Around three months after she was diagnosed with Covid-19 last year, a 40-year-old woman from Maharashtra’s Palghar district consulted Dr Pavan Pai, neurologist, Wockhardt Hospital, Mira Road, Mumbai. She complained that she was “simply forgetting everything”. She was finding it difficult to do even basic chores “without having someone hold her hand and get things done”.
Hers was not an isolated case. Pai also remembers a fellow doctor who, months after he was cured of Covid, suffered from “a lack of mental clarity, an inability to focus and a milder form of short-term memory loss”. Pai was familiar with the new term that summed up the condition: brain fogging. He had read an American study that said that “close to 33 per cent of recovered Covid-19 patients had brain fogging—symptoms that affect a person’s ability to think clearly. It means feeling confused, anxious, depressed and lost, and finding it difficult to concentrate.”
Late last year onwards, it was becoming apparent to him that an increasing number of Indians were beginning to show symptoms of a “post-Covid syndrome” that had plagued people in the US, the UK and Israel months before they had begun inoculating their population. “I was attending to patients who were coming to me more than eight months after turning Covid-positive, complaining of a persisting, nagging lassitude and fatigue, which would prevent them from performing even simple tasks such as walking six metres,” says Pai.
He attributes this “long-Covid syndrome” to post-Covid fibrosis, or scarring of the lungs. This means that the normally thin, lacy walls of the air sacs in the lungs become thick, stiff and scarred. This leads to oxygen deficiency and, in turn, to shortness of breath.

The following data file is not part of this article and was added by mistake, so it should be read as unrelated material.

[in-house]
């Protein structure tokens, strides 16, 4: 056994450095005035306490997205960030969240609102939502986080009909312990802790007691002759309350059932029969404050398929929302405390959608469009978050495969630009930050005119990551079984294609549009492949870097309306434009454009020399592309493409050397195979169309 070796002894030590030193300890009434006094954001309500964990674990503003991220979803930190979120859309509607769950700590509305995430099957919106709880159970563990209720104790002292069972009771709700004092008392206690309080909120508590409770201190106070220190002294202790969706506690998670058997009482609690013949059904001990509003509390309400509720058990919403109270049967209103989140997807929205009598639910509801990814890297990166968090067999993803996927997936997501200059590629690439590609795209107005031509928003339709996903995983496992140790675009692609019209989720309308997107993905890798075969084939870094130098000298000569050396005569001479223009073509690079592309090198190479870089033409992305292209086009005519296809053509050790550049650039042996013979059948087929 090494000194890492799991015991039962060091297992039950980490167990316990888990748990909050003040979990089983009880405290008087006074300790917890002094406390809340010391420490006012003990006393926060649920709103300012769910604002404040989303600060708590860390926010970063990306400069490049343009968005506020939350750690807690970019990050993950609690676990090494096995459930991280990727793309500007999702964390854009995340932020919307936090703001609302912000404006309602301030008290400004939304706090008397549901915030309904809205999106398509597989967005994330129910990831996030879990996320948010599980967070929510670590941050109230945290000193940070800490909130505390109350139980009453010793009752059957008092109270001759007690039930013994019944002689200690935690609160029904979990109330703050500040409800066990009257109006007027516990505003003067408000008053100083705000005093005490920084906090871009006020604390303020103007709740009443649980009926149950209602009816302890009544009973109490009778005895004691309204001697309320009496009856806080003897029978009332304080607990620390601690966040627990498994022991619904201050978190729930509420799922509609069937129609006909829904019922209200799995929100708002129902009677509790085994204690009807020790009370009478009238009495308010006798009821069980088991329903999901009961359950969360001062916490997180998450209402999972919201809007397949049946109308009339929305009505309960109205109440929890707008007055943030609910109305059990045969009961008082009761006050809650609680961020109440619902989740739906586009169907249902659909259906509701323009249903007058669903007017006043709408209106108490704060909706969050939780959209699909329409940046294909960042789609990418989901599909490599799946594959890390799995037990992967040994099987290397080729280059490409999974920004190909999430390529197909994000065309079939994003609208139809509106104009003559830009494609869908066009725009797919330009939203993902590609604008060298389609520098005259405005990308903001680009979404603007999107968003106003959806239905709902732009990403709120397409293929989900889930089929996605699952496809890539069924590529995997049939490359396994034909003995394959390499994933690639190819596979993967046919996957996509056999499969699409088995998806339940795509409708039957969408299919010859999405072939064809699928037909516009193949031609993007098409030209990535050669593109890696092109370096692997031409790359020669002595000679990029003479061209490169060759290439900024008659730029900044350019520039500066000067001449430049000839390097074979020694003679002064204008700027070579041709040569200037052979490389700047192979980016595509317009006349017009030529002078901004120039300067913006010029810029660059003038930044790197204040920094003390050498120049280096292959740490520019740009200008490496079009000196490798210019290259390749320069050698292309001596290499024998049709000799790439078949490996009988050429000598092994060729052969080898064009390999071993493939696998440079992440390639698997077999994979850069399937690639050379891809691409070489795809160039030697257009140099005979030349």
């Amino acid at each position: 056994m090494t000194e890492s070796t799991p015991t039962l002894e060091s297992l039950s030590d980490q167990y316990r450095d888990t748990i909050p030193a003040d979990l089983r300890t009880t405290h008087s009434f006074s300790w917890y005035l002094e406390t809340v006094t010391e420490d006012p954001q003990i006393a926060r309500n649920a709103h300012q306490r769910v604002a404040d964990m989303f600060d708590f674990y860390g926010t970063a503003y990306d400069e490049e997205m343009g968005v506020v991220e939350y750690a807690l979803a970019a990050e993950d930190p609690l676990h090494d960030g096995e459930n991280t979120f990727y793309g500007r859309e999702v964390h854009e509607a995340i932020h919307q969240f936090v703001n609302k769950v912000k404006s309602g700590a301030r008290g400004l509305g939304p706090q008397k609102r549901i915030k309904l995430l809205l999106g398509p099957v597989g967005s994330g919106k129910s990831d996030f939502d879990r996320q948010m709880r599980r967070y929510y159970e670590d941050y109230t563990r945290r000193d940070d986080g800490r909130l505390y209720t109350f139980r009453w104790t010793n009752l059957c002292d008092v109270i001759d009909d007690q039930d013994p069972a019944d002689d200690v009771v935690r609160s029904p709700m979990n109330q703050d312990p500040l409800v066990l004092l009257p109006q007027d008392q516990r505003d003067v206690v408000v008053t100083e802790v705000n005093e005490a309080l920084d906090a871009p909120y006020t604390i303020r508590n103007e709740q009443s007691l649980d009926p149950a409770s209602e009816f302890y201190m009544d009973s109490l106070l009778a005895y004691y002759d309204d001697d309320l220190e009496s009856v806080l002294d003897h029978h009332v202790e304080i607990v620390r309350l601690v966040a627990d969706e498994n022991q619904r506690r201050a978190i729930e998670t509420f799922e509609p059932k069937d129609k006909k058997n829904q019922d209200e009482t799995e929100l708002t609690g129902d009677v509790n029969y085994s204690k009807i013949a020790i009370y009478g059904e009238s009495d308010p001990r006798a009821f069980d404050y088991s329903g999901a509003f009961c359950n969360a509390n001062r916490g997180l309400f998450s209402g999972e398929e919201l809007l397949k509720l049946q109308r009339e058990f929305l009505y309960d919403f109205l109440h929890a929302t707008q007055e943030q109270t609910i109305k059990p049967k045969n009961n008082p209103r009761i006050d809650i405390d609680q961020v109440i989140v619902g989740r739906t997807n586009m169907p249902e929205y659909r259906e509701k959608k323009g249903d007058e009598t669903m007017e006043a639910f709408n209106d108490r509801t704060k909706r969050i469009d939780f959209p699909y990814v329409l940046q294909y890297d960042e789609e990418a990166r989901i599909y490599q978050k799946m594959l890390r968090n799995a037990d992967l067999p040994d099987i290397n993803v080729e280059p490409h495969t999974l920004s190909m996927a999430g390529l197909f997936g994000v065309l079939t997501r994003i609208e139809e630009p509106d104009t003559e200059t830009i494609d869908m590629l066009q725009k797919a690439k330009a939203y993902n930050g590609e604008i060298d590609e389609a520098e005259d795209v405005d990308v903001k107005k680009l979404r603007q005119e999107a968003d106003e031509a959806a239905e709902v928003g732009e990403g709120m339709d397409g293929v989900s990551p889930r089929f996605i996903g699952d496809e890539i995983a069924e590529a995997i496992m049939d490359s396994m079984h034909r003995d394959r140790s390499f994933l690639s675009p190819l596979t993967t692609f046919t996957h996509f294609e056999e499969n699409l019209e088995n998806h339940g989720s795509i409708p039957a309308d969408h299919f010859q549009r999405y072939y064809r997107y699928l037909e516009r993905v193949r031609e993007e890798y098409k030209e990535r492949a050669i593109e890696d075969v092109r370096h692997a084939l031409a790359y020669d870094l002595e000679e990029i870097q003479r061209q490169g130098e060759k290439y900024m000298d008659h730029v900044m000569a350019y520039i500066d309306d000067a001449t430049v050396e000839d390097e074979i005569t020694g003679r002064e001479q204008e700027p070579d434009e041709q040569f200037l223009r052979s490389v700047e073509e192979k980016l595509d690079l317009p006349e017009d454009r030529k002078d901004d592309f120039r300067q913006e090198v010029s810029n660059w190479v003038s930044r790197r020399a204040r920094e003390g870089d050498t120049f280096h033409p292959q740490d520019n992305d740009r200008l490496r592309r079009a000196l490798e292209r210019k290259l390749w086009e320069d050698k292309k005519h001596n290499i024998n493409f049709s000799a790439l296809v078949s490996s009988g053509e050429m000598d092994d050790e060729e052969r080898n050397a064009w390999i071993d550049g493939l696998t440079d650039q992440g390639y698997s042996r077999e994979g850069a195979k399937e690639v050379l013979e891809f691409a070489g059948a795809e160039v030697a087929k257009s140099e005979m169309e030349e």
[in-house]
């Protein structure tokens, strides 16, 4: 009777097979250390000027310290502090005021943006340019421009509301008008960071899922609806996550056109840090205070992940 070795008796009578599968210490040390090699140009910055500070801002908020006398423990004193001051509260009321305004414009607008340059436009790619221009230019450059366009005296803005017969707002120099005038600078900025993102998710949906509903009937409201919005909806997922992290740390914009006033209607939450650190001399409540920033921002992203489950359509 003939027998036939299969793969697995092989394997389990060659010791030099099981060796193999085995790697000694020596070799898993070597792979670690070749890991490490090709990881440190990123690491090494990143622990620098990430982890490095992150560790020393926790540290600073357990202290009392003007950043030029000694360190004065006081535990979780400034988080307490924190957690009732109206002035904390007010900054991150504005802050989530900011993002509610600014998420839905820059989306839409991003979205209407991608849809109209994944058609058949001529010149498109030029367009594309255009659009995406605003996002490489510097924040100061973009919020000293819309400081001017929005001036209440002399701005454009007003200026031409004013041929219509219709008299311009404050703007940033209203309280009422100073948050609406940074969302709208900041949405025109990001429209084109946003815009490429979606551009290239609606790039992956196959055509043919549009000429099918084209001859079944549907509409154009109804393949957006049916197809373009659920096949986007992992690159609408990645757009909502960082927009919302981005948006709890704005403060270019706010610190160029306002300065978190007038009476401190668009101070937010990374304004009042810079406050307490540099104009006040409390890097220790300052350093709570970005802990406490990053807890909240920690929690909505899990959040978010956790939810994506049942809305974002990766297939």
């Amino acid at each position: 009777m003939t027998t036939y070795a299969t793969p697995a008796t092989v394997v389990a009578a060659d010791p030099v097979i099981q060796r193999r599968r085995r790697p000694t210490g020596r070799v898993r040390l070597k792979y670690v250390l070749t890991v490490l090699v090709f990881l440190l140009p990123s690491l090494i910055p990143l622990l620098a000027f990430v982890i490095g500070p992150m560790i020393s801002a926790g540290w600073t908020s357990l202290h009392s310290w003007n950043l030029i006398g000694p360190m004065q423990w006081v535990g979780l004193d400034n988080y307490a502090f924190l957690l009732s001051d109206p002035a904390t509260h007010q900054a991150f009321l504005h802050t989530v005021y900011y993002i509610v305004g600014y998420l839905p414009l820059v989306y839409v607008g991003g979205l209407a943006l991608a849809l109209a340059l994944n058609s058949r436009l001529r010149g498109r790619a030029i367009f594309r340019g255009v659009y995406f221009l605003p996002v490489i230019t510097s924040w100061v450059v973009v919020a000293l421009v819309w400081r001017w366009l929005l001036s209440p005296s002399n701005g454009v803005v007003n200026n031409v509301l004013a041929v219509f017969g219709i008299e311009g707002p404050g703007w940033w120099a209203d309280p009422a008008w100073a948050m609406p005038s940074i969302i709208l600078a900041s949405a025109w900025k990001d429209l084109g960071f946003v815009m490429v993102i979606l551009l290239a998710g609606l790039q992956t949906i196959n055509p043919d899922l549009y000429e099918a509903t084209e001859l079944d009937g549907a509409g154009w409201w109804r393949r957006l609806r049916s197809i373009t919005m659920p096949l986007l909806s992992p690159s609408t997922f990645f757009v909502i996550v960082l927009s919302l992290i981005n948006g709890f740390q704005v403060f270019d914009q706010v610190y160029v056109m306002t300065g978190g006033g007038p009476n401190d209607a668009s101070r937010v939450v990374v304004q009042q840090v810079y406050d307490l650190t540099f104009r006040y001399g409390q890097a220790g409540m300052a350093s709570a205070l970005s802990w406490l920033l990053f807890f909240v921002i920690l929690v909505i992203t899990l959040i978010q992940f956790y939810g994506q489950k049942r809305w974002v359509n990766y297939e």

As India continues to grapple with the deadly second wave of the pandemic—with the number of new infections nearing four lakh a day—experts warn that another silent pandemic may be brewing. This long-Covid can persist for three to six months, against the normal Covid infection span of 14 to 21 days. “We have seen long-Covid in both the first and second waves,” says Dr Shashank Joshi, endocrinologist at Mumbai's Lilawati Hospital. “There is no doubt that this is a silent pandemic that is affecting our population now. We have data that shows that the long-Covid syndrome lasts for up to six months.”
Researchers, epidemiologists and clinicians in India are seeing a growing number of people who suffer from post-Covid misery months after getting cured. The most common symptoms of long-Covid that doctors witness are fatigue, fever, difficulty in breathing, joint and chest pain, cough, headache, depression, anxiety, muscle pain, unusually fast heartbeats, and memory, concentration and sleep problems.